Saravana Bhavan

From Wikipedia, the free encyclopedia
Jump to: navigation, search
Hotel Saravana Bhavan
Chain of Restaurant
Industry Restaurant
Genre South Indian Vegetarian Cuisine
Founded 1981
Founder P. Rajagopal
Headquarters Chennai, India
Number of locations
39(in india),43(outside india),16(to be opened)
Area served
India, Australia,Malaysia, Oman, Canada, France, Germany, Singapore,Saudia Arabia ,Bahrain, U.A.E, U.K, U.S.A, Kuwait, Kenya,South Africa,Qatar, Hong Kong, Thailand, Netherlands.
Key people
P. R. Shiva Kumaar
R. Saravanan
Products Food, Sweets, Bakery, Ice Cream
Services Fast Food, Take Away, Home Delivery and Outdoor Catering.
Revenue Increase $450 million (2010)
Number of employees
8700(in India - 2014)
Website www.saravanabhavan.com

Hotel Saravana Bhavan is one of the largest vegetarian restaurant chains in the world, founded in 1981 offering south Indian Vegetarian cuisine.[1] They have more than 33 outlets in India (20 outlets in Chennai) and 47 around the world (including Australia, Canada, United Kingdom, France, Germany, Singapore, Malaysia, Thailand, the United States, and the Middle East.[2][3]

The restaurant is called "hotel" because in India, the word "hotel" often implies a restaurant.

History[edit]

One of the most popular overseas branches, located in Edison, New Jersey, United States

In the early 20th century, there were practically no restaurants in Madras (now Chennai). P. Rajagopal in 1968 opened the a tiny grocery shop on the outskirts of the city.[4] Rajagopal belongs to the Nadar business/landowning community. In 1992, Rajagopal on his visits to Singapore observed the functioning of the multinational fast food joints like McDonald's and used them as a model.[5]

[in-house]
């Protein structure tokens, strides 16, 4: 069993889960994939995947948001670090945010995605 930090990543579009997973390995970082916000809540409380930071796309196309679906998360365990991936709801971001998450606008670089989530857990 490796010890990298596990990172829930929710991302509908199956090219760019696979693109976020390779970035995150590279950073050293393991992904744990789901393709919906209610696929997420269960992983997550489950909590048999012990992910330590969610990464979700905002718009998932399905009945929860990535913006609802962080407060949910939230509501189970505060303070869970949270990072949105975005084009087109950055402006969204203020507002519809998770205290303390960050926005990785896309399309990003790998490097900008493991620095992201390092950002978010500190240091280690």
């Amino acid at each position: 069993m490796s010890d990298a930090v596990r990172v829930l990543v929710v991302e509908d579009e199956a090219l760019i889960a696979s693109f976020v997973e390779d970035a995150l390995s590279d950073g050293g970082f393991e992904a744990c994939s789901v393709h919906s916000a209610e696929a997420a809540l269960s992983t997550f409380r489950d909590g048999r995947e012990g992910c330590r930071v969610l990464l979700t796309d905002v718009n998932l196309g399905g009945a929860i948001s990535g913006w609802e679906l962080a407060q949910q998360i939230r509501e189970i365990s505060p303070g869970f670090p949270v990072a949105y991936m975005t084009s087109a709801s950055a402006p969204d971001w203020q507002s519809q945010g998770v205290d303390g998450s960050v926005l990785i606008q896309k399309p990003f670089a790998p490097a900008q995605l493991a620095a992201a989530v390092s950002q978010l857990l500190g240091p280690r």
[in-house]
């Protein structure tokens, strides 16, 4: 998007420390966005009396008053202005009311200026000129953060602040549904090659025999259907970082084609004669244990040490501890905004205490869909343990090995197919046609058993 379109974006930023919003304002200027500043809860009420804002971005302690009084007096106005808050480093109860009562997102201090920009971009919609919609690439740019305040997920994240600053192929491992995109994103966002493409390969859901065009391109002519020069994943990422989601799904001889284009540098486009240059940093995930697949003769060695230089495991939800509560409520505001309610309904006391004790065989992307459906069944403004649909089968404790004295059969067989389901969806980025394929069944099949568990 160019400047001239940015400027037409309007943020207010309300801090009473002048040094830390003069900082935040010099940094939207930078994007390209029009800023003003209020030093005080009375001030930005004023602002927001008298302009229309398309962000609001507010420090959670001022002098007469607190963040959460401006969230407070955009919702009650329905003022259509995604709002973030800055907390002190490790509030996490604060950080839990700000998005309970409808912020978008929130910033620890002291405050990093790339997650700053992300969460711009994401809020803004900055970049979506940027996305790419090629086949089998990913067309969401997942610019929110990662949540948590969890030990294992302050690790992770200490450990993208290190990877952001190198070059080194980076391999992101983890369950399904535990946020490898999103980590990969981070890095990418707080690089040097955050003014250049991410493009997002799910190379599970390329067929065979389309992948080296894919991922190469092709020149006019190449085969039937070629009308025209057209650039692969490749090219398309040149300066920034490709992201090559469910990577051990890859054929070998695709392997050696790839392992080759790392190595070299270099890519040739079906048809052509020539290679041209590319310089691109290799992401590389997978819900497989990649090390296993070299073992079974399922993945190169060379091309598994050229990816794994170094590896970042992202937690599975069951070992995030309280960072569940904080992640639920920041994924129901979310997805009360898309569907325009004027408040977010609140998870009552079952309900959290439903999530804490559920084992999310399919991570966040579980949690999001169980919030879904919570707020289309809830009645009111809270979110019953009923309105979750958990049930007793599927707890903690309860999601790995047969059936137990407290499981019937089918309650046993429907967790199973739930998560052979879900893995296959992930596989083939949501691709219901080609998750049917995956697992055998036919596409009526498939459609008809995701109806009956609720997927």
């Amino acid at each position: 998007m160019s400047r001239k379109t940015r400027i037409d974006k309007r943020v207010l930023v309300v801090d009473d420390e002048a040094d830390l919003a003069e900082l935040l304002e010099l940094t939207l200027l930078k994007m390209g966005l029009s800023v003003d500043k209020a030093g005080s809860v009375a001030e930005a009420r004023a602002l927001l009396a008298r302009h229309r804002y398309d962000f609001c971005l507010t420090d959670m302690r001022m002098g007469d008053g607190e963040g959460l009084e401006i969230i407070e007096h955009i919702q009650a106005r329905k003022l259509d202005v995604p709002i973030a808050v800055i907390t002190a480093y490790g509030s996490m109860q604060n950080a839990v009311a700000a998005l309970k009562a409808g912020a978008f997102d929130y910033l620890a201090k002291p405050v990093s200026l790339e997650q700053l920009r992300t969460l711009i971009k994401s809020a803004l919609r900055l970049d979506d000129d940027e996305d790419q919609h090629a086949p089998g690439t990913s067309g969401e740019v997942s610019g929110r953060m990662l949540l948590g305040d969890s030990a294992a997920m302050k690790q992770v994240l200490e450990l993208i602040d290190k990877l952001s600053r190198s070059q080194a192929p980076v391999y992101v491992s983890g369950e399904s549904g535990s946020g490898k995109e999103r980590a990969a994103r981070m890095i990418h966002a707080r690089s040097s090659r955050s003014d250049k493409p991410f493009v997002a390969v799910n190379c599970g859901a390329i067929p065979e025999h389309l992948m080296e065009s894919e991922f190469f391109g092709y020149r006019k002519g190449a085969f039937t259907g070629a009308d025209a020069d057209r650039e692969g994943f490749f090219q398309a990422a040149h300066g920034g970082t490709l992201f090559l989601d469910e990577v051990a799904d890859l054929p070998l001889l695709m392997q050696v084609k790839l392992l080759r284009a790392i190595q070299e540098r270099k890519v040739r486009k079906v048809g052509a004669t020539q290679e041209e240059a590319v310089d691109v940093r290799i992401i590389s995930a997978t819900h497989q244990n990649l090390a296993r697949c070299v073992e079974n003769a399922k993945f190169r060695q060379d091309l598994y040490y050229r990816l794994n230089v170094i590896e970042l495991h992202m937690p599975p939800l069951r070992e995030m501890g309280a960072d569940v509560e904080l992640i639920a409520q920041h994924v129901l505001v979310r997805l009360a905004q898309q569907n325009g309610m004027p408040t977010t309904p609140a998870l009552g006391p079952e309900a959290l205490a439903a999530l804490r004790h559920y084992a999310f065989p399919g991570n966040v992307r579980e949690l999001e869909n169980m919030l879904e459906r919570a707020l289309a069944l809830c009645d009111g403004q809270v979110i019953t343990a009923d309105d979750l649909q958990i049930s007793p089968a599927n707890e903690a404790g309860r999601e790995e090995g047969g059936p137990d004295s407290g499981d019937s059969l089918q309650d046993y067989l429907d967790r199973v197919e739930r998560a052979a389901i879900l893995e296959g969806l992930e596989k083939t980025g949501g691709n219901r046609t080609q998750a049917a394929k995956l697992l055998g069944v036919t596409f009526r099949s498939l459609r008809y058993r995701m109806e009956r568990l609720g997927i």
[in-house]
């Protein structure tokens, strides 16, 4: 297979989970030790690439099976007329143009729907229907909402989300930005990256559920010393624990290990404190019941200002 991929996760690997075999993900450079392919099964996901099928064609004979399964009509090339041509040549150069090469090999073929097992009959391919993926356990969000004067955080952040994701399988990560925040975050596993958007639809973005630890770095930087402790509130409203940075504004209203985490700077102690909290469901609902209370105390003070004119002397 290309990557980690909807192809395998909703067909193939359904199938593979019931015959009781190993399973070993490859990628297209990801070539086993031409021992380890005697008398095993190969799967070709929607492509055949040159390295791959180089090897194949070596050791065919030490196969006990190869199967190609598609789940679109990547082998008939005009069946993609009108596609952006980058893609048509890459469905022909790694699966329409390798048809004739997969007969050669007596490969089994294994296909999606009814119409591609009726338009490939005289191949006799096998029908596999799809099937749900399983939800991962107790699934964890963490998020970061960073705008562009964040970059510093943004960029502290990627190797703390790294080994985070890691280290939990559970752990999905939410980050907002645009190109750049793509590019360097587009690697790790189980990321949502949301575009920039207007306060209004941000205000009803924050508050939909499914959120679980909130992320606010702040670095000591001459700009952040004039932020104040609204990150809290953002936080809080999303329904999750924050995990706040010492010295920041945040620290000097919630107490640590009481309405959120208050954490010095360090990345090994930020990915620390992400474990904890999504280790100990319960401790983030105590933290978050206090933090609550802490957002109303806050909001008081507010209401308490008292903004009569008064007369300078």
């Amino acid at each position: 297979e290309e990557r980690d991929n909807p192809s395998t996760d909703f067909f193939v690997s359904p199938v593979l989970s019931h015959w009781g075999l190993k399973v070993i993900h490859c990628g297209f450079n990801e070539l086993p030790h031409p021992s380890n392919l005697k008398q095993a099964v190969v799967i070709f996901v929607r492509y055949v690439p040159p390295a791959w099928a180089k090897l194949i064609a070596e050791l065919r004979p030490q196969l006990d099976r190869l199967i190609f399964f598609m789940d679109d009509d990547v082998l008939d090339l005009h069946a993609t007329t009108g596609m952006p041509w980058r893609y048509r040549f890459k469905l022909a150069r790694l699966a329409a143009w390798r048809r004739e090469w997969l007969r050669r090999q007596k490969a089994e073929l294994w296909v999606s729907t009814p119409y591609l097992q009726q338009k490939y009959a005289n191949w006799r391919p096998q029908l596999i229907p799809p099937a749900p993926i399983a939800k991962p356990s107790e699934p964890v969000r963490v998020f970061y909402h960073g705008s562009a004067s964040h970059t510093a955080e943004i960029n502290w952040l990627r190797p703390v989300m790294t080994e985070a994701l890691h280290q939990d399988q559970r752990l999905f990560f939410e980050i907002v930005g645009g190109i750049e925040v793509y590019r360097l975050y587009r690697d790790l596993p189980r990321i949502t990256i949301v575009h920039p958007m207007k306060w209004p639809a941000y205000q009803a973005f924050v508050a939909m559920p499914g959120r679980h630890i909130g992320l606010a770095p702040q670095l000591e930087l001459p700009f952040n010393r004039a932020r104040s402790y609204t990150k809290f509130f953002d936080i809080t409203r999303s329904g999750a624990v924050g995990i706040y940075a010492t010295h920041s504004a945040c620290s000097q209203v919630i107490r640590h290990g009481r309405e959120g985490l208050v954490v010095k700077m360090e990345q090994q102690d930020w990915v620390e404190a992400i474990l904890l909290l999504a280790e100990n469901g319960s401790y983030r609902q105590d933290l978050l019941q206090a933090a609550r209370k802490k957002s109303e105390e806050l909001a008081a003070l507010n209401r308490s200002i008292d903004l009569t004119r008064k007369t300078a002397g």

By the 1990s, the Saravana Bhavan chain spread throughout neighborhoods in Chennai. In 2000, Saravana Bhavan opened its first branch outside India, opening a franchise in Dubai, with a large number Indian expatriates. It eventually expanded to Paris, Frankfurt, London, New York, Toronto and Doha, Qatar, relying on the expatriate Indian population. It does not attempt to attract non-Indian customers. They are sometimes referred to as "canteen-like joints are strictly aimed at Indian expatriates missing a taste of home"[6] It is considered to be a high volume, low margin venture which is labor-intensive. Saravana Bhavan sends workers from India to work in their foreign branches.[7] The overseas outlets are run by franchisees.

Service Model[edit]

It is expected that the customers know what they want, with the waiters essentially taking orders and delivering the food. The food is prepared fresh and the high volume reduces the waiting time.

Food[edit]

In addition to the traditional south Indian snacks (dosa, idli, utthapam, vada, with several variations) a few North Indian dishes (Parotta, Chana Bhatura) are offered.[8] A few combo thalis are offered. Some locations offer tandoori bread (Naan). A small selection of south Indian sweets (Badam Halva, Rava Kesri) and north India Gulab Jamun are offered. It has its own brand of vegetarian icecream. Some branches offer more extensive menus

Controversy[edit]

The chain founder P. Rajagopal was on the public eye due to his conviction and sentence to life prison for his involvement in the murder of employee Prince Santhakumar in 2001 and harassment of his wife Jeevajothi, who he had wanted to marry.[9] He was the subject of a long piece in The New York Times mentioning the case.[10] He was released on bail after serving a few months in prison.

See also[edit]

References[edit]

External links[edit]